He was a quiet, laid-back, small-town, South Carolina boy. She was a New York City girl whose parents sent their children south to enjoy carefree summer days. They met, reconnected, and had a marriage that lasted 56 loving years.
Leroy Linwood Blackwell of Charlotte died of cancer on July 20, 2011, at age 81. He was a talented brick mason and graduated in 1947 from Manning (S.C.) Training School as its valedictorian.
“There was nothing to do, so my cousins and I would go walking,” Mildred Pinckney recalls of the summers she spent in Manning. “He was riding a bike when I met him, and every Sunday he’d just appear. We didn’t date — I was only 14 — but six or seven of us would go to a movie.”
Leroy enlisted in the Army in 1950, and on a 1952 leave in New York he paid a visit to Mildred. They wed in 1954 and were joined by son Dennis and daughters Cynthia and Gloria.
A good father
“He was always doing things for us,” his son Dennis said. “He took me lots of places with him. He called me ‘Little Leroy’ and made certain I did kid stuff. We were in the Soapbox Derby for three years running.
“He would have just come in from work and I met him at the door and asked if he’d play football with me. He put his stuff down and we ran around in the back yard in the dark, playing football,” Dennis remembered. That’s the kind of father he was. He took time to make you feel like you mattered. I felt very fortunate.”
Daughter Cynthia Alston said, “He stood beside his family and made us feel so wanted. I was so blessed to have that man in my life. My father was very calm, but we knew when he didn’t like something. He was so patient and would explain things to us.”
Leroy loved his church, Greater Bethel AME Church, where his services since 1953 included steward, trustee and choir. He was named Man of the Year in 1988-89, Father of the Year 1995 and was class leader for more than 50 years.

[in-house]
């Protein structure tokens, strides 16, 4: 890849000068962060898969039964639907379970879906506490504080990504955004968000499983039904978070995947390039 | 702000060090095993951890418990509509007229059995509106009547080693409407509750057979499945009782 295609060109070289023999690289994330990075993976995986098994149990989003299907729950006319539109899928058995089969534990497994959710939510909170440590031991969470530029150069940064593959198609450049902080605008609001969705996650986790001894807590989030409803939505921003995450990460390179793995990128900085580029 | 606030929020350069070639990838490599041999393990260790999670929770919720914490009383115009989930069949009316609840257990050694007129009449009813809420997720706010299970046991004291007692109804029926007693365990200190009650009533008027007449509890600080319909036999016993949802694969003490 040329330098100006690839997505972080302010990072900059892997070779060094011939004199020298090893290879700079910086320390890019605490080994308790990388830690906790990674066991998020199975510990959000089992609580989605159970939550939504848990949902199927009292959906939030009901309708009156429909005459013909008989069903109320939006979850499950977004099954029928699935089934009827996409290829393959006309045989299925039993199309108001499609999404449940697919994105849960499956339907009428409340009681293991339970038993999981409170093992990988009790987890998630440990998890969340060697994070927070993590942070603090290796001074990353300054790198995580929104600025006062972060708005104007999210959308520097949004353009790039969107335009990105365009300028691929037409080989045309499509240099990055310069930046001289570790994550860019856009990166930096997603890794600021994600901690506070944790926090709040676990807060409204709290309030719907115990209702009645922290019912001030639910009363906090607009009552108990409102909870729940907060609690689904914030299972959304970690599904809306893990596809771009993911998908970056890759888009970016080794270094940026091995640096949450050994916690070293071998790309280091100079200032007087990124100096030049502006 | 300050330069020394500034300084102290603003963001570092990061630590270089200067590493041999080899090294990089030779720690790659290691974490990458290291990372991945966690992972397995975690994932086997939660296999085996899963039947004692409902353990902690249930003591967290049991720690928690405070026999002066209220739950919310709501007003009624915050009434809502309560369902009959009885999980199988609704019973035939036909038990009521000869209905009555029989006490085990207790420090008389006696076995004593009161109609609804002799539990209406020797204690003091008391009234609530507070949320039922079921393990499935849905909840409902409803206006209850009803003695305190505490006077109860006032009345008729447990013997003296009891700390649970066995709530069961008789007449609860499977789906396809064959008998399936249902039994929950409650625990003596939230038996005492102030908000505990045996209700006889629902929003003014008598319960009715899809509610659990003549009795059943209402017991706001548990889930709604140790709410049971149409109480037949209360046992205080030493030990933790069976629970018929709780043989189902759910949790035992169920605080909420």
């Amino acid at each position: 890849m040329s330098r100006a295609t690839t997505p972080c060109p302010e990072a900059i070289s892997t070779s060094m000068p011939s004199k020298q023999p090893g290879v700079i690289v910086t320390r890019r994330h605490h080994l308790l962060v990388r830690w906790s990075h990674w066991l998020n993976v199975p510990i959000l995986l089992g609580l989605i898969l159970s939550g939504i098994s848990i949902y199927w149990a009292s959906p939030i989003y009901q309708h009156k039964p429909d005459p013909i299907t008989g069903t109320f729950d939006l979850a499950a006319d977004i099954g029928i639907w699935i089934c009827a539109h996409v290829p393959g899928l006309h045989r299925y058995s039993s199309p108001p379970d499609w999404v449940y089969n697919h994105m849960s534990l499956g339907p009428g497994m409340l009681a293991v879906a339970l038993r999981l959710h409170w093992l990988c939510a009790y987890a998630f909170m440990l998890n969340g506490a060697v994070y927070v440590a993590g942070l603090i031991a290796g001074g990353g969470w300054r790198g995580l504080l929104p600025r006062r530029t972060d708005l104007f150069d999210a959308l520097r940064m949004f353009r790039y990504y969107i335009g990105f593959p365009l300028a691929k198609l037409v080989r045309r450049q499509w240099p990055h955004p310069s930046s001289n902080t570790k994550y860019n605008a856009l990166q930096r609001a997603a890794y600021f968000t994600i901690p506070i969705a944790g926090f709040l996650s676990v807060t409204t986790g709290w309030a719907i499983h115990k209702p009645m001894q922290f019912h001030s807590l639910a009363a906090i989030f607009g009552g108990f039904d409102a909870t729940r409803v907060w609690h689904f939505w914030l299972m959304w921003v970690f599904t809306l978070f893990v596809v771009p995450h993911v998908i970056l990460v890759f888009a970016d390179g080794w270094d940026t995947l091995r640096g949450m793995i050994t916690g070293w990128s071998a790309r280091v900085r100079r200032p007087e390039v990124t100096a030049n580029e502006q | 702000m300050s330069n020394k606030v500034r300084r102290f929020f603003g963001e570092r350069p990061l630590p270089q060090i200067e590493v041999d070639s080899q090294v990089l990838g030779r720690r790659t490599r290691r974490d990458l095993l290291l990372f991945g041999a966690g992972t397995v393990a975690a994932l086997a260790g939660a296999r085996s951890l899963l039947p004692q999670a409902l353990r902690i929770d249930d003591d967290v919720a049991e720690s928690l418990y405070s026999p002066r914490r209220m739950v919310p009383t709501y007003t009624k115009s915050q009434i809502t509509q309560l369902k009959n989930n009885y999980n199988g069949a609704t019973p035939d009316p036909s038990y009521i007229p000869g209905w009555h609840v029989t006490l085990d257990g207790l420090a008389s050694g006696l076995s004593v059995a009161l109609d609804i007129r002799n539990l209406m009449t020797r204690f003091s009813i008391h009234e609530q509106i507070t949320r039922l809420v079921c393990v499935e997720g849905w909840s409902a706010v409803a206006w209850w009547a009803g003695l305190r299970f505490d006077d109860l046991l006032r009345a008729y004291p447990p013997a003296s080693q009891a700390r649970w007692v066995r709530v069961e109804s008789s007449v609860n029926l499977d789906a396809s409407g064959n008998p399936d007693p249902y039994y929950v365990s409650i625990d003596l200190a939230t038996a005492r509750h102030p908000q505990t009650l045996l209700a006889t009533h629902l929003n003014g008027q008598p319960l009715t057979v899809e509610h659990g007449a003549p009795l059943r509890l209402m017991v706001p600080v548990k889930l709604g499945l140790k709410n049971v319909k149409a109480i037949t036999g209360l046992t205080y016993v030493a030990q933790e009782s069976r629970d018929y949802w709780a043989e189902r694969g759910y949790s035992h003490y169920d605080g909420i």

As class leader, he checked on sick and shut-ins, daughter Gloria Garrick said. “He was a true Christian and lived life the way you should. He truly loved the Lord. Mom said that he was there every time the church door opened. He was selfless and helped others so that they could help themselves.”
He shared love, knowledge
Leroy spread his love outside family and church and into his work. He was a master brick mason who had helped erect such Charlotte landmarks as the Blumenthal Performing Arts Center in the 1970s, schools and much work in the Myers Park area. He shared his skills with men at the Rebound program at Charlotte Rescue Mission so that they could find jobs.
“They needed work to do so they could be released from Rebound,” Mildred said. “He would do anything to help people. He helped one addict who now owns a security business in California. He also helped people I did not know about – he did it in secret.”
Cynthia said, “I’m just so proud of my daddy and his relationship with God. If God loves me half as much as my daddy, I can make it.”
Gloria said, “He left a very rich legacy in kindness and was determined to do the right thing. My next job is to be as good as my father was.”
You may need to live 81 or more years to do that, Gloria.
The family requests that readers email any photos of Leroy Blackwell’s masonry work to: firstname.lastname@example.org for a family history.
Editor’s note: This is our series called Lives That Matter. Written by Charlotte writer Gerry Hostetler, this weekly feature will profile individuals, recently deceased, who had a positive impact on those around them.
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